Noise occurs when increasing SampleRate using LimeSDR-USB with Pothos

Hi all,

I am new to LimeSDR and this stuff is awesome! But I met a problem which is important for me when trying to use it.

I use PothosFlow on my Mac to work with LimeSDR-USB. I want to use Waveform Source block to generate a 10MHz baseband sinusoid signal with sample rate at 40MHz, and then transfer it to Soapy SDR Sink block in order to transmit the signal to LimeSDR board through USB3.0.

I set the frequency in SDR Sink block to be 70MHz and Sample Rate also 40MHz, and I used a spectrum analyzer to see the spectrum. But when I did this, I saw an abnormally high level noise in spectrum as shown in Figure 1.

Then I changed the baseband frequency to be 0.1MHz, and set the sample rate as 1MHz both in Waveform Source block and SDR Sink block. This time everything was fine, and the spectrum is quite clean as shown in Figure 2!

After that, I sustained the frequency as 0.1MHz, and increased the sample rate to be 40MHz, the noise occurred again as shown in Figure 3!

It seems that the highest sample rate for LimeSDR-USB3.0 is 60MHz, so anybody can help me on this? Thank you in advance!


Have you tried with all other USB devices unplugged (or as many as you can remove), like no USB hard drives, no USB flash drives, no USB video adapters, …

And have you tried using a different USB port (not all USB ports are equal, performance will depend on the chipset used, which can change from port to port even on the same computer, I’ve seen computers with 4 different USB controllers from different manufacturers).

You said Mac, but no info about model type/CPU/RAM.

The other thing is that pushing 40MSPS IQ samples about as 32-bit floats inside a computer will use a minimum of ~320MB/sec memory bandwidth, and then an additional 160MB/sec when being converted to 12-bit values stored as 16-bit integers and an 160MB/sec when being being bit packed to go across the USB bus. So even with the simple flow graph you used above you could be talking about an idealised minimum of 640MB/sec (in reality it will be more) which could be roughly 20% of the maximum for DDR2 (2003), or 10% of DDR3 memory (2007), or 5% of DDR4 memory (2014), … These numbers are more a guideline than fact, because there is a whole range of performance for each RAM type increasing with higher prices.

If there are other tasks running that are RAM intensive on your computer, and it has slightly lower performance RAM, you could easily be hitting a memory bandwidth bottleneck.

There is also the conversion from floats to integers and packing samples, that requires a good bit of processing power at 40 million samples per second. I would quit all other applications to maximise available processing power.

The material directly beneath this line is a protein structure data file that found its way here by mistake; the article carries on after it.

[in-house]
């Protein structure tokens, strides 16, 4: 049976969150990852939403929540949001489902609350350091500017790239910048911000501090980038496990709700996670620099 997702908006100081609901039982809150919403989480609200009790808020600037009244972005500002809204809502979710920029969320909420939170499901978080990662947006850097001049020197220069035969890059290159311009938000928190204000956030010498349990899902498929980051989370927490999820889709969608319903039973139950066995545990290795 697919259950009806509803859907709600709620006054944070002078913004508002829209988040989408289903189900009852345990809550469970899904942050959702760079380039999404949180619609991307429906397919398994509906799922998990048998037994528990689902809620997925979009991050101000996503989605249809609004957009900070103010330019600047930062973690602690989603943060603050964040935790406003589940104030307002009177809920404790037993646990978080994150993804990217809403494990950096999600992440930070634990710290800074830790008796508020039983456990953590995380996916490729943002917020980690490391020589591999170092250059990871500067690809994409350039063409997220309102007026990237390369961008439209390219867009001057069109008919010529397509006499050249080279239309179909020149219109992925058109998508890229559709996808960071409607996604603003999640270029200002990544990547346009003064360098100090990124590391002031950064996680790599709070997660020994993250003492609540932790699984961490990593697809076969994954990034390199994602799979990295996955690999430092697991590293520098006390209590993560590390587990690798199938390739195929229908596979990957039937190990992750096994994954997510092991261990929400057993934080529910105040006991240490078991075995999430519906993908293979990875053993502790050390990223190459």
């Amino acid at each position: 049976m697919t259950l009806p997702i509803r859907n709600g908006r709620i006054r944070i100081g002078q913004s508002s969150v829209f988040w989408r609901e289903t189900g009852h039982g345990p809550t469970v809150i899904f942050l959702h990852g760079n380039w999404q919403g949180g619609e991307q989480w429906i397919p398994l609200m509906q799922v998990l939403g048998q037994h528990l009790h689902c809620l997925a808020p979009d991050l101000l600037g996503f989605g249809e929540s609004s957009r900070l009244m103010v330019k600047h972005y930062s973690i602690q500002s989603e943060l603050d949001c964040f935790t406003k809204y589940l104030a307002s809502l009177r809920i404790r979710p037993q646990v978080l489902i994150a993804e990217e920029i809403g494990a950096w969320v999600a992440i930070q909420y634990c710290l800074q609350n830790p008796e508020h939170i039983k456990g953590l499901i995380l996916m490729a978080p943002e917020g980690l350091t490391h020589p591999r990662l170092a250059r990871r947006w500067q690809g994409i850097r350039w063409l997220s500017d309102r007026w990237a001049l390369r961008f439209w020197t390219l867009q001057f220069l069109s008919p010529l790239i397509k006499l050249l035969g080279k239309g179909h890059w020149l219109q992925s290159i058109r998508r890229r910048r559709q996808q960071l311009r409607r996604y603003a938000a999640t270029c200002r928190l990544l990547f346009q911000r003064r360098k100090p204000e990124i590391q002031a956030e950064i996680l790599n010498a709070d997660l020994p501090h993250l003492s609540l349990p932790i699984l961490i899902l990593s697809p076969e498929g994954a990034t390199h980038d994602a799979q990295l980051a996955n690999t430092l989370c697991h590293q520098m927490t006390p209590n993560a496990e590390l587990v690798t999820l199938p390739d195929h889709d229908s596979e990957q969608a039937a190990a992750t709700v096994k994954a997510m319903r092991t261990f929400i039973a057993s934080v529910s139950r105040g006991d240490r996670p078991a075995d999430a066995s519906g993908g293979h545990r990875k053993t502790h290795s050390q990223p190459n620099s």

Then there is the relatively recent patches that help mitigate the Meltdown and Spectre speculative execution vulnerabilities. You are probably talking about a best case of a 10% performance loss and at worst case two to possibly even four fold loss in performance for some tasks depending explicitly on the system calls used. The LimeSDR boards were both created before these CPU flaws were publicly known about, so there is the possibly that the mitigation patches could have a negative influence as well.

Oh and anti-virus, but this is a given, as well power supply issues that the board is not getting enough power for the higher sample rates which will typically use more power than lower sample rates.

I would be inclined to workout what the upper limit is for your computer by incrementing the sample rate up in steps (1-10MSPS) from 1MSPS up to 40MSPS and narrowing down where the problem starts to happen. Knowing where might help in understanding the source of the problem. I’d also be inclined to see if the same thing happens at a centre frequency of say 350MHz (640/2+30). And I would see if the upper limit changes with different USB ports as well. That would be my approach anyhow.

Hi mzs, thank you so much for your suggestions!

My tests were with all the other USB ports unplugged, and I have tried all of them but unfortunately, the problem still exists…

Here is some information about my computer.

And I also tried increasing the sample rate in steps and found that the threshold is about 14MHz, which means here is where the problem starts to occur. In addition, this problem seems to have nothing to do with the central frequency I set…

I will try to quit all the other tasks on my computer or maybe change another computer with higher performance and have another try. Thank you again!

14MSPS would use ~ 42MB/sec of USB bandwidth (14x2x12/8) which would be just over the maximum for a USB 2.0 HS port (~40MB/sec). At that data rate a few USB packets would typically be dropped on a USB 2.0 HS port for most chipsets. Does the signal look slightly cleaner at 13MSPS ? Is your LimeSDR-USB plugged into a external USB 2.0 hub by any chance ? Or possibly a thunderbolt to USB 2.0 adapter ? Or is it connected directly into one of the two USB 3.0 ports on the 13" MacBook Pro (Regina) ?

I don’t believe that your RAM or CPU would be a problem, I think that they are totally fine, that there is enough headroom capacity in them to handle a basic flowgraph like you have showed above.

Yeah, the spectrum looks a little cleaner when the sample rate is 13MSPS, but still not quite stable (there are some random shakes sometimes). I use a USB3.0 cable to connect LimeSDR to one of the USB3.0 ports on my computer and the other is left open.

It is true that sometimes LimeSDR would be just recognized as USB2.0 but this problem also exists when recognized as USB3.0.